In the age of Amazon, stores are trying to reinvent themselves, generally using one of two strategies: deliver products more quickly and nearly as cheaply as online sellers, or offer shopping experiences that entice people to visit their establishment and buy something. ¶ As Chris Weilminster, senior vice president of leasing for Federal Realty Investment Trust, puts it: “Those retailers where there is average service and very little experience, I think aren’t going to really be around.” Think Circuit City. Or Blockbuster. Meanwhile both dollar stores (discount) and Apple stores (experience) are faring quite well. ¶ At Federal Realty, one of the country’s biggest shopping center owners, Weilminster’s job requires that he scour the country for the next big thing in retail. Because Federal Realty is based in Rockville, he also has an intimate knowledge of how retail is being reshaped in Washington. He sees some long-term changes taking hold in area storefronts as competition with online sellers heats up.
Serving meals with slightly better service and selection than the big fast food chains has turned into the $31 billion fast-casual restaurant category, born out of Americans’ desire to eat out, even in a flat economy, without having to say they are serving their families fast food.
Five Guys Burgers and Fries, which opened its first restaurant in Arlington in 1986, has ridden the fast-casual wave, but now multiple brands are sprouting from every city. A Chicago company, Lettuce Entertain You Enterprises, offers 47 concepts. “You’ve got a group of executives that understands how to take concepts and understands how to execute them on a large scale,” Weilminster said.
There are now more than 400 fast-casual concepts in all, with Panera Bread, Chipotle and Panda Express among the dominant players, but newer options such as Roti and Cava Mezze Grill are expanding locally, and with Washingtonians so short on time, Weilminster sees that continuing. “When I came home as a kid, there was always a meal on the table, now I don’t think that’s the case,” Weilminster said. “People are picking up meals on the way home — the home meal replacement.”
It started with paint-your-own pottery and Build-A-Bear Workshops. Now Weilminster sees a proliferation of stores offering patrons the chance to create or customize in person, something difficult to replicate online.
Federal Realty is bringing a company called Make Meaning to Bethesda, which will offer the chance to create customized candles, soap, glass artwork, cakes, books, jewelry and stationary. “What it is is they’ve taken that experience of painting your own pottery, putting it in a kiln and getting it back a day or two later, they’ve now taken it and added seven or eight experiences and put them together under one roof,” he said.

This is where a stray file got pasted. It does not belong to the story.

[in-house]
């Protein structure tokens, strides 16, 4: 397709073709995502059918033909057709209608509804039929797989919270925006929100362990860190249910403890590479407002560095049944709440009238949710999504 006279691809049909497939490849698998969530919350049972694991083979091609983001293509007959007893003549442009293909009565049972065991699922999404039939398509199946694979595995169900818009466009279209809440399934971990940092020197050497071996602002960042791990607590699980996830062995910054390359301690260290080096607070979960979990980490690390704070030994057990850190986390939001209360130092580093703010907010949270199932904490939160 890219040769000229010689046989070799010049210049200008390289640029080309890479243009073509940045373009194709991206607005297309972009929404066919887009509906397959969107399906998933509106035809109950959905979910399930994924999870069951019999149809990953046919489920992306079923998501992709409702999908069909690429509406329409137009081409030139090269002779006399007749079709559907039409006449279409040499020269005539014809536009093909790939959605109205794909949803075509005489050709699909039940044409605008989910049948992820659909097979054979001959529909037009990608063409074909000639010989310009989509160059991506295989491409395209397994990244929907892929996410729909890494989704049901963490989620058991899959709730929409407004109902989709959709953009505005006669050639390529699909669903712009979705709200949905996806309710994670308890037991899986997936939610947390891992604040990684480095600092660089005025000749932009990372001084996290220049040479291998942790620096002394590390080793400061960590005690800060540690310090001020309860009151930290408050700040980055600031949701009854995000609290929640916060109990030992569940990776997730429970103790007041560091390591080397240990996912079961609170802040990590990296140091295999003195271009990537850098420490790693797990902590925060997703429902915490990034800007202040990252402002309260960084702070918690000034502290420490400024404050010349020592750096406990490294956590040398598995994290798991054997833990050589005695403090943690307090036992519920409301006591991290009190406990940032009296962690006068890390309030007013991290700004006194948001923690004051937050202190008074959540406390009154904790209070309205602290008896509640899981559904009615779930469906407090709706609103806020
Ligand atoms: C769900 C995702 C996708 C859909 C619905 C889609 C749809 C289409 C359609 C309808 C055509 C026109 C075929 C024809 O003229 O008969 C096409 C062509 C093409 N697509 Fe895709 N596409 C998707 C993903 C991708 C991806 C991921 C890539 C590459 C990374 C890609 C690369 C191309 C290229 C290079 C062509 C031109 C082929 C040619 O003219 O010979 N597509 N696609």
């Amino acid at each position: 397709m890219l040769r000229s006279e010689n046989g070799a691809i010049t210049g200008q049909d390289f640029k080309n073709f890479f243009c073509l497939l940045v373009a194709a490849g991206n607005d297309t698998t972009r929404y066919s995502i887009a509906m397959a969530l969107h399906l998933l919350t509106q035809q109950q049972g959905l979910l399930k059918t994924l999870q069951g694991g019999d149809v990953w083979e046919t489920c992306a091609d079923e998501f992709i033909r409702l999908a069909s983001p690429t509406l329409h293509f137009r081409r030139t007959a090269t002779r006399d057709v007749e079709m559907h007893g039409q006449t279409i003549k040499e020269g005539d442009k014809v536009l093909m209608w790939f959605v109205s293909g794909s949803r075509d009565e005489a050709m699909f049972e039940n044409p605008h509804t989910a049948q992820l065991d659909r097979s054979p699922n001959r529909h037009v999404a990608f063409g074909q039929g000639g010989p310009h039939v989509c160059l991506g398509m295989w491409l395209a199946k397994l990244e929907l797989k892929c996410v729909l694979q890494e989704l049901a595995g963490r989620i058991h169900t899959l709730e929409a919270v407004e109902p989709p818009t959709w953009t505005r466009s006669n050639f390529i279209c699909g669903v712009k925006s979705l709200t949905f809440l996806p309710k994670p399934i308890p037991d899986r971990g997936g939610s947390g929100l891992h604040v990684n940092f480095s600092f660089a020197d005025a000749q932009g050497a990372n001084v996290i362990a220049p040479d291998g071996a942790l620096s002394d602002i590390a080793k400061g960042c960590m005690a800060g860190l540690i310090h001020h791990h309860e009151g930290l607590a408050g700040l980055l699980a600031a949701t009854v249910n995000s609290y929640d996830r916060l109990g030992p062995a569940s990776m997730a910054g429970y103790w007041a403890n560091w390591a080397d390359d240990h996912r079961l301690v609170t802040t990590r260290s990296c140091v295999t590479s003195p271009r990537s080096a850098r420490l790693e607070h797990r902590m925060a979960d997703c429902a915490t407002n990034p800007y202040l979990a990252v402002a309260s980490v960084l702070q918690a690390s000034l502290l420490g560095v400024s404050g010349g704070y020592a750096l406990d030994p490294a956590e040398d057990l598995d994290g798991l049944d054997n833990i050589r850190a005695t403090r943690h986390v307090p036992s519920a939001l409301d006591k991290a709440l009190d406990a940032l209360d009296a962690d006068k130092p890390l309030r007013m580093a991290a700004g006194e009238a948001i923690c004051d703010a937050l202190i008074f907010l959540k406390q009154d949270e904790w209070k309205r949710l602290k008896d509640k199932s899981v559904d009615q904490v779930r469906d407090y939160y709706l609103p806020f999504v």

Weilminster considers Pirch, a California kitchen and bath company, to be in a different category, but it offers a similar opportunity to build and customize one’s own product. Pirch offers fully functioning showrooms where shoppers can choose and arrange pieces for their own kitchens and bathrooms, just as their kids might choose clothes for a teddy bear. “It’s a whole different way to shop,” he said. “Sixty-five to 75 percent of what they have in there is functional. All the faucets in there, if you turn them on, water comes out.” Pirch isn’t in Washington yet.
Like cupcakes, the arrival of blow-dry bars might have felt like a fad, but Weilminster said it is quickly becoming a permanent niche service akin to manicures, pedicures or a visit to the spa. Drybar is already in Georgetown and Bethesda, and a raft of competitors is arriving, such as Release Blow Dry Bar (H Street NE), Blowout Bar (Foggy Bottom), Hot Air (Baltimore) and Haute Blow Dry Bar (Towson).
Salons will blow dry your hair as well, of course, but the message isn’t the same. “They didn’t market themselves as being a blow-dry concept, they marketed it as getting your hair cut,” Weilminster said. As the blow-dry business becomes more competitive, he expects other niche services to follow the same model.
D.C. and some of its wealthier suburbs are being flooded by new theater concepts, almost all of them offering restaurants and bars to enjoy on your way in and reserved seating; cushy, reclining chairs and a more selective group of films from which to choose. IPic Entertainment is coming to Federal Realty’s project in White Flint, Silverspot Cinema is coming to Old Georgetown Road in Bethesda, and Angelika Film Center to the Mosaic District in Merrifield and Union Market in D.C.
With tickets ranging as high as $25, it is a more expensive experience than popcorn and a movie at the mall, but Weilminster says Washingtonians, with some of the wealthiest and most educated communities in the country, are willing to pay for it. “I think what it is is a reinvention of how the theater business can now become more of a complete experience,” he said.